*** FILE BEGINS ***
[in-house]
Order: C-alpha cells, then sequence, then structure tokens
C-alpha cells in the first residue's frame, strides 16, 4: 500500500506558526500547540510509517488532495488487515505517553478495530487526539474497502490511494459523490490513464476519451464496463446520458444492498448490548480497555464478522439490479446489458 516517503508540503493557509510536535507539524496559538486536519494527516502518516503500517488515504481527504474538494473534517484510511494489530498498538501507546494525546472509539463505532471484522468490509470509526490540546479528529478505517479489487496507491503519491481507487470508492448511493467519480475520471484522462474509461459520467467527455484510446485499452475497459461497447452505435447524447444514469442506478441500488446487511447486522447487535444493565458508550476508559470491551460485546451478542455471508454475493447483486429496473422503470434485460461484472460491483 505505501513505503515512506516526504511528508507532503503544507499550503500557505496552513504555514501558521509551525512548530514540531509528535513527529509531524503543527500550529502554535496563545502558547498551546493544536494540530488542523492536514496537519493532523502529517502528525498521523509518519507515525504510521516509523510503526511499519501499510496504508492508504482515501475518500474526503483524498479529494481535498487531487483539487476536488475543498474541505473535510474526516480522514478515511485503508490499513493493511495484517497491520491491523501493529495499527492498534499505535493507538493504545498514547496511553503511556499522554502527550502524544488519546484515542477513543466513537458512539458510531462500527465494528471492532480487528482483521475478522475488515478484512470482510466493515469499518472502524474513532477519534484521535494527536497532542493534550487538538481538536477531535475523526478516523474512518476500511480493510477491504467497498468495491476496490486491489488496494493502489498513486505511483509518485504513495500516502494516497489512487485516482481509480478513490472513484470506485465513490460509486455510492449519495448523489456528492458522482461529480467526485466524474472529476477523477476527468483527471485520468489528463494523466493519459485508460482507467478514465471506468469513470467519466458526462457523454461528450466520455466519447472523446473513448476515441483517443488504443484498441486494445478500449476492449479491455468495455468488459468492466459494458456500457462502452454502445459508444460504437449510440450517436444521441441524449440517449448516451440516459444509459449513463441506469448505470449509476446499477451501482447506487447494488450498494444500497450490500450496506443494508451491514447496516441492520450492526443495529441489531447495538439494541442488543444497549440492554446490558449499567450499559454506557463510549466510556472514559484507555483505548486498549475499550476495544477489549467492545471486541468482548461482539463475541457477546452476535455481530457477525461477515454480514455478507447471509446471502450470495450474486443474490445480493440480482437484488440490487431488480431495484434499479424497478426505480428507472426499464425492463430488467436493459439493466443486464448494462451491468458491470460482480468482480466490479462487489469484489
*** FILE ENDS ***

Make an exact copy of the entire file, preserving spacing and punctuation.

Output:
[in-house]
Order: C-alpha cells, then sequence, then structure tokens
C-alpha cells in the first residue's frame, strides 16, 4: 500500500506558526500547540510509517488532495488487515505517553478495530487526539474497502490511494459523490490513464476519451464496463446520458444492498448490548480497555464478522439490479446489458 516517503508540503493557509510536535507539524496559538486536519494527516502518516503500517488515504481527504474538494473534517484510511494489530498498538501507546494525546472509539463505532471484522468490509470509526490540546479528529478505517479489487496507491503519491481507487470508492448511493467519480475520471484522462474509461459520467467527455484510446485499452475497459461497447452505435447524447444514469442506478441500488446487511447486522447487535444493565458508550476508559470491551460485546451478542455471508454475493447483486429496473422503470434485460461484472460491483 505505501513505503515512506516526504511528508507532503503544507499550503500557505496552513504555514501558521509551525512548530514540531509528535513527529509531524503543527500550529502554535496563545502558547498551546493544536494540530488542523492536514496537519493532523502529517502528525498521523509518519507515525504510521516509523510503526511499519501499510496504508492508504482515501475518500474526503483524498479529494481535498487531487483539487476536488475543498474541505473535510474526516480522514478515511485503508490499513493493511495484517497491520491491523501493529495499527492498534499505535493507538493504545498514547496511553503511556499522554502527550502524544488519546484515542477513543466513537458512539458510531462500527465494528471492532480487528482483521475478522475488515478484512470482510466493515469499518472502524474513532477519534484521535494527536497532542493534550487538538481538536477531535475523526478516523474512518476500511480493510477491504467497498468495491476496490486491489488496494493502489498513486505511483509518485504513495500516502494516497489512487485516482481509480478513490472513484470506485465513490460509486455510492449519495448523489456528492458522482461529480467526485466524474472529476477523477476527468483527471485520468489528463494523466493519459485508460482507467478514465471506468469513470467519466458526462457523454461528450466520455466519447472523446473513448476515441483517443488504443484498441486494445478500449476492449479491455468495455468488459468492466459494458456500457462502452454502445459508444460504437449510440450517436444521441441524449440517449448516451440516459444509459449513463441506469448505470449509476446499477451501482447506487447494488450498494444500497450490500450496506443494508451491514447496516441492520450492526443495529441489531447495538439494541442488543444497549440492554446490558449499567450499559454506557463510549466510556472514559484507555483505548486498549475499550476495544477489549467492545471486541468482548461482539463475541457477546452476535455481530457477525461477515454480514455478507447471509446471502450470495450474486443474490445480493440480482437484488440490487431488480431495484434499479424497478426505480428507472426499464425492463430488467436493459439493466443486464448494462451491468458491470460482480468482480466490479462487489469484489